In Theravadin rituals she is invoked through recitation as Phra Mae Thorani in Thailand, or in Myanmar as Wathondara, where she is invoked to witness meritorious deeds, as the libation water is poured back to the earth.
In my White Bones Red Rot Black Snakes I showed that, while the Earth Goddess in her manifest form appeared somewhat late in the Buddhist tradition, she was present in symbolic form much earlier. The earliest Buddhist artwork typically depicted the Buddha with such motifs as an empty seat, a Bodhi tree or leaf, or a lotus. All these are symbols of the Goddess. And all these images are closely associated with the Buddha and his teaching from the time of the earliest texts.
There is a direct line from the imagery of the early texts to the symbolism of the first artworks (a few centuries after the Buddha) to the fully realized Goddess of later legend and art. In the early texts, the Goddess remained unmanifest. She is a silent presence, who is always there but never noticed. Perhaps this is appropriate; she is most powerful when she underlies everything. Later traditions drew her out from the unconscious, giving her a voice and a name, so that she may be known to the conscious mind. Even today, though, she most commonly remains implied: the most common of all Buddha images depicts him in the “earth-touching” mudra, where he invokes the Earth Goddess, but she is not seen.
Once you start to notice the Goddess’s presence, she pops up in all manner of places. When you bring a purely rational mind to the suttas, you see a purely rational doctrine; but to read the early texts without the irrational is like playing chess and only seeing the white squares. The fact that she is obscure and half-hidden is the point. Just as a mother performs countless easily-overlooked tasks of cleaning, cooking, and caring, the Goddess is there holding us up, sharing her bounty, forgiving our transgressions whether we notice or not.
However, we must be careful when speaking of her. While we may want to associate Mother Earth with only wholesome qualities, the reality is far more complex. The Mother contains multitudes. She bears her children, then swallows them up. She holds up cities and palaces, but with an earthquake or a landslide she can demolish them all. She gives life with one hand and takes it with the other.
This is the nature of symbols, and it is why symbols play a role in religious and spiritual life that rationality can never fully displace. The rational mind wants to reduce things to either/or; if she is a nurturing mother, she cannot be a dangerous threat to life. But in the real world, mothers are both. They give life, but they frequently take it as well, most commonly through death in childbirth. A mother can be harsh and judgmental as well as kind and forgiving. A mother includes all the contradictions of humanity, but the Goddess includes all the contradictions of all beings.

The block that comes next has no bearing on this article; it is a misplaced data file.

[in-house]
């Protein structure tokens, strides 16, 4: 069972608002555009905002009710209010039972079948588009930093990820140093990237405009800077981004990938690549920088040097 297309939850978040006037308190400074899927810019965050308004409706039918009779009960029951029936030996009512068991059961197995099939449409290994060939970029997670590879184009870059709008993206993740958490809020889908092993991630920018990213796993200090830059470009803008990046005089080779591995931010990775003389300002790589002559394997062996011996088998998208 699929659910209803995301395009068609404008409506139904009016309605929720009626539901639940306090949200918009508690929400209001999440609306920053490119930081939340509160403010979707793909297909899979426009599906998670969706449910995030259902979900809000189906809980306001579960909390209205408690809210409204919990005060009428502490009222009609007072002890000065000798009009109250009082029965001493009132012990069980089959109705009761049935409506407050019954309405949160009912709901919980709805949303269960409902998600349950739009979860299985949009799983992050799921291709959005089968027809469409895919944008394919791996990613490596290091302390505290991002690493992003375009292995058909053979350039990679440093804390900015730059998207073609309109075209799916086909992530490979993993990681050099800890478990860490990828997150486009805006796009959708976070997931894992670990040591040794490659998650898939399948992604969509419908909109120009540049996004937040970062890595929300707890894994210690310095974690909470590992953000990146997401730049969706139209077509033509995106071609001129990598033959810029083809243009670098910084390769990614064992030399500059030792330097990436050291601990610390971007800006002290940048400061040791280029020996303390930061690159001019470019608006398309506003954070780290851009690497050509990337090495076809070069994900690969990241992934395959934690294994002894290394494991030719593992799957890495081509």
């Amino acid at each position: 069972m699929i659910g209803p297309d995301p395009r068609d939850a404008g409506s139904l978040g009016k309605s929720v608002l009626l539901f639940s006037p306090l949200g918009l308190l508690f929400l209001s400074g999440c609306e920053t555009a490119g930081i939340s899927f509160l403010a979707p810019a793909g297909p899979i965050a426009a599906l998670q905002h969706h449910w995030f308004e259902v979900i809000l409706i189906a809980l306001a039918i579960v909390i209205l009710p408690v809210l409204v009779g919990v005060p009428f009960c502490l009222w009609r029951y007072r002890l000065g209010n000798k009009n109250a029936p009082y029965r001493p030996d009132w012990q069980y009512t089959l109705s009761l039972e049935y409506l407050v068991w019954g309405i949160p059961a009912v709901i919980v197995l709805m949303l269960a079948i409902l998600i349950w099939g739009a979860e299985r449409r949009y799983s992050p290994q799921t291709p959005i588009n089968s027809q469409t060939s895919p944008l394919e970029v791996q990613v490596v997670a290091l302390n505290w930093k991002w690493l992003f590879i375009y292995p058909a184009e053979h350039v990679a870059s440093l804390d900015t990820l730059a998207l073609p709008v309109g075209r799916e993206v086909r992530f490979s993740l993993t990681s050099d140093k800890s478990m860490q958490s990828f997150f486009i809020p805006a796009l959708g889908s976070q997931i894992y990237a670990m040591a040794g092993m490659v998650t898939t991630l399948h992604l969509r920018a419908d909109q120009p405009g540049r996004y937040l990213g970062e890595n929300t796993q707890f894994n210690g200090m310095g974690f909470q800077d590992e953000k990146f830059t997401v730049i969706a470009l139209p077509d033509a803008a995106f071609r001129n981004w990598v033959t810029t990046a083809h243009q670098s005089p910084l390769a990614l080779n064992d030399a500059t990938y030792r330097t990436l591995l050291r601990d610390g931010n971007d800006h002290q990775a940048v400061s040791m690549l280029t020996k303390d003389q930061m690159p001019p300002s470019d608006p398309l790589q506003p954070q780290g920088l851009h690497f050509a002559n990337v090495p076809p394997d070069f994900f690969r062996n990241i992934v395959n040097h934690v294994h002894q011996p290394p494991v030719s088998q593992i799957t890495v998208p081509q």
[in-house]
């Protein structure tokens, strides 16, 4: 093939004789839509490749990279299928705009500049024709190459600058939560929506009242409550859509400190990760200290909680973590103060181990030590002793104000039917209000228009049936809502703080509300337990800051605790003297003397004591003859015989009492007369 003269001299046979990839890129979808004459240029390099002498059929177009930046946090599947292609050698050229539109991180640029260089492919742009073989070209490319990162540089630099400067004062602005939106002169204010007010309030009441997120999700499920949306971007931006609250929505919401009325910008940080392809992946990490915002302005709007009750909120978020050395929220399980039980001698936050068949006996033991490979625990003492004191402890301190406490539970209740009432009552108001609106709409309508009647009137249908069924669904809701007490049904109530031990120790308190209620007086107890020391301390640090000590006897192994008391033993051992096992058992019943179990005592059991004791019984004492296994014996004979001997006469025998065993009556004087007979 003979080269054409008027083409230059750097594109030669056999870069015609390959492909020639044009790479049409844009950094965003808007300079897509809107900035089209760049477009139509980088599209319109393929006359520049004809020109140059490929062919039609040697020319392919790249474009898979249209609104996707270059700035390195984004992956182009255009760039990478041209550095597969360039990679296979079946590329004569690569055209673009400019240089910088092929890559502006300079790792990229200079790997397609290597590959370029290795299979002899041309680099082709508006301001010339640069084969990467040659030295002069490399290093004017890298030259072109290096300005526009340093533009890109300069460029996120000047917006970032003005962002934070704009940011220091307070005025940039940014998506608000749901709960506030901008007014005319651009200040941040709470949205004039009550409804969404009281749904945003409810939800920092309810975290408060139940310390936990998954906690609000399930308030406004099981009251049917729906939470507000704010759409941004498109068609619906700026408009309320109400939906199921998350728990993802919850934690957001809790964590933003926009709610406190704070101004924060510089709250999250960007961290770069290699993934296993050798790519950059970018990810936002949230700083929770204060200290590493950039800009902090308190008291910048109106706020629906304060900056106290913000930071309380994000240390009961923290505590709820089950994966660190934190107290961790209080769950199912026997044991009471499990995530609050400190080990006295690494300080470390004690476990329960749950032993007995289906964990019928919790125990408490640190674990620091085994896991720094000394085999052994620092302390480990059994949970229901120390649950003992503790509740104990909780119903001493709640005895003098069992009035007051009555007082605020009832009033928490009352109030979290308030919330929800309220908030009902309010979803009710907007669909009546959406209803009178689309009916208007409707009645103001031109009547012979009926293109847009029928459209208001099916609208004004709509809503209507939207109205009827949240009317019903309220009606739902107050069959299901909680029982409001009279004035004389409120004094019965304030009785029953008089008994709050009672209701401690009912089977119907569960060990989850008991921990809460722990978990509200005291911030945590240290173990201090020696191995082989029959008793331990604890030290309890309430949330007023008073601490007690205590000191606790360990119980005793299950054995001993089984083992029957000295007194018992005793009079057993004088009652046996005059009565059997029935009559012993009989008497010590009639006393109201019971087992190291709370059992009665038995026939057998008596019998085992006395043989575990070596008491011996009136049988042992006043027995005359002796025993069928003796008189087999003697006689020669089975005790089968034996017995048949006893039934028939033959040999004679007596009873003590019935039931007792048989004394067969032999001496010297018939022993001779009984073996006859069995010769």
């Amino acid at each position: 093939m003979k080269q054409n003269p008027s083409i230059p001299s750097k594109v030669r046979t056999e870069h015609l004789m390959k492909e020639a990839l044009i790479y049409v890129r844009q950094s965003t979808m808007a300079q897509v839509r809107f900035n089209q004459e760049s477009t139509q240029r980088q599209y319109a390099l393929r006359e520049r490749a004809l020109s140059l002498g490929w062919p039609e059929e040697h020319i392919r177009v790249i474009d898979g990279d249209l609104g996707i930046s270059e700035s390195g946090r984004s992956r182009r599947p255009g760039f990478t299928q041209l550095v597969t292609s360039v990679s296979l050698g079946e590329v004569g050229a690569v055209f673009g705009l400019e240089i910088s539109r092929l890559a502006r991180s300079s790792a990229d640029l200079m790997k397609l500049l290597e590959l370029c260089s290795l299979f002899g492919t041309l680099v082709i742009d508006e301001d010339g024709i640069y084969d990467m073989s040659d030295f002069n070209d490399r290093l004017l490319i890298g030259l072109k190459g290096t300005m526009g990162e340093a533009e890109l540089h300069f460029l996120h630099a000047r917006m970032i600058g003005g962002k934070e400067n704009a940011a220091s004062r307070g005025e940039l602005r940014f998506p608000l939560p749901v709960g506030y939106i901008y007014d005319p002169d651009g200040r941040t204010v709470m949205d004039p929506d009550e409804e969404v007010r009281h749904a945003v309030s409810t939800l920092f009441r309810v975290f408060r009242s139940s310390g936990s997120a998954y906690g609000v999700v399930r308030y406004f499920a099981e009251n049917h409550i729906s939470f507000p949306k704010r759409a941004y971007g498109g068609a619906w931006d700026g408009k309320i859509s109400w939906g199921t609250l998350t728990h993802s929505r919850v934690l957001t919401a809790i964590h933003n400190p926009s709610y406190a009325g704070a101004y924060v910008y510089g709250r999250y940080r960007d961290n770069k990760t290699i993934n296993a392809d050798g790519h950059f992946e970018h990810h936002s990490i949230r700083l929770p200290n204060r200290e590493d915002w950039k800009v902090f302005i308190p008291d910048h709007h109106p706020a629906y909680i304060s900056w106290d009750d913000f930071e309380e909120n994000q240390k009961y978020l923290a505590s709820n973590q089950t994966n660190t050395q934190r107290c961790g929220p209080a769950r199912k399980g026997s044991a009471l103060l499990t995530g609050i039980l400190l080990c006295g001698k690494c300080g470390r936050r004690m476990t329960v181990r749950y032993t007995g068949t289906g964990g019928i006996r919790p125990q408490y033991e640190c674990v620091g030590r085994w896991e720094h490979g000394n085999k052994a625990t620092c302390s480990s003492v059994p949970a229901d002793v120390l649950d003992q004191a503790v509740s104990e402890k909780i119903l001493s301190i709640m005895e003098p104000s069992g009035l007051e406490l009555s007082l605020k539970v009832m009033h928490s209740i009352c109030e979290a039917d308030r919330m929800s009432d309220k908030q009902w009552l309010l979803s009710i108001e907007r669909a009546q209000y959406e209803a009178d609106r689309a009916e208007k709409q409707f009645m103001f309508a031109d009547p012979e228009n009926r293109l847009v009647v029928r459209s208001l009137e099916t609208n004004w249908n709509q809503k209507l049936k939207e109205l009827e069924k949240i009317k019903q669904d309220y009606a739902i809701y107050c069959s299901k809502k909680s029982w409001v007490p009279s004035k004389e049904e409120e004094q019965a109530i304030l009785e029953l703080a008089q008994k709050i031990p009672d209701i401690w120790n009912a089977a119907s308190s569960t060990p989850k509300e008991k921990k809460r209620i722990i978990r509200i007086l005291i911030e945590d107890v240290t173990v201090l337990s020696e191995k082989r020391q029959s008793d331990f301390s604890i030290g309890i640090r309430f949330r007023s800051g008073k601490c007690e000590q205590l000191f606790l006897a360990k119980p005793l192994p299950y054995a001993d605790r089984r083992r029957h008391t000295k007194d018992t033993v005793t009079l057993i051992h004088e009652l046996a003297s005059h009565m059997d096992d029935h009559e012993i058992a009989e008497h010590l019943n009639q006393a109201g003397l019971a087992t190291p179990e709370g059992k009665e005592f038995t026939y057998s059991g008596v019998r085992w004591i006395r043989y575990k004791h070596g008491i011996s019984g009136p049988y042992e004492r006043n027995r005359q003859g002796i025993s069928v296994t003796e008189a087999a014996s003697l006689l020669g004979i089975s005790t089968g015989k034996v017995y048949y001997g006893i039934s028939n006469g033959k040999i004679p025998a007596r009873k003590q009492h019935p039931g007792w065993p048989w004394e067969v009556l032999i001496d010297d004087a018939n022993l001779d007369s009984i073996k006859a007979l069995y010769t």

There is a whole genre of Buddhist story, which starts in the suttas and became very popular a century or two later, that depicts violent and horrific mother deities, known for devouring children. Such ferocious goddesses probably represent the forces of childhood disease and death. To her, children would be sacrificed; better to win her favor by losing a child than risk her anger and lose all children. The Buddha or a disciple would tame her, show her the error of her ways, and convert her to a beneficent protector of children.
From a psychological point of view, the Buddha’s approach in such stories can be seen as the gentle and caring aspect of the rational mind. A more strident rationality might concern itself with explaining endlessly why the Goddess is wrong and should not exist. But she is part of us. We made her. When the rational and emotional minds are at odds, the result is dysfunction and violence. Only when both sides of our beings acknowledge each other and reach out in love and acceptance can there by true wholeness and harmony.
Is a religious doctrine a litany of facts or a conversation? How you answer this question changes the meaning of everything. If the Buddha speaks to people who assume that the Earth is a deity and says, it is a natural element, this helps overcome superstition and attachment to ritual magic. But what happens when you speak with someone who has no conception of the sacred and say, the earth is a natural element? The words are the same, but the context of meaning is entirely different.
The Buddha’s arguments against theistic conceptions were reductive; and to be clear, reductive argument is a valid part of a philosophical discussion. But the Buddha was engaging in a dialogue within a context of meaning. If you ignore that meaning, strip the context, and take the reductive statements as absolute, you no longer have philosophy, you have dust.
The Buddha did not merely desacralize the world: he imbued it with a new value, one that is not dependent on metaphysics. The earth element is not sacred because it is a Goddess, but because it is found inside yourself, because neither you nor the world are independent entities, because the happiness of all beings depends on the earth. But we live in a world where the earth has already been thoroughly stripped of holiness and valued purely as a “resource”. The calamitous results of that are all around us.
It is an essential part of our spiritual journey that we must find ways to discover the value in nature. If we do not, the beneficent vastness of the earth will no longer find room for us on her broad back. And we shall learn what it means to anger a Goddess.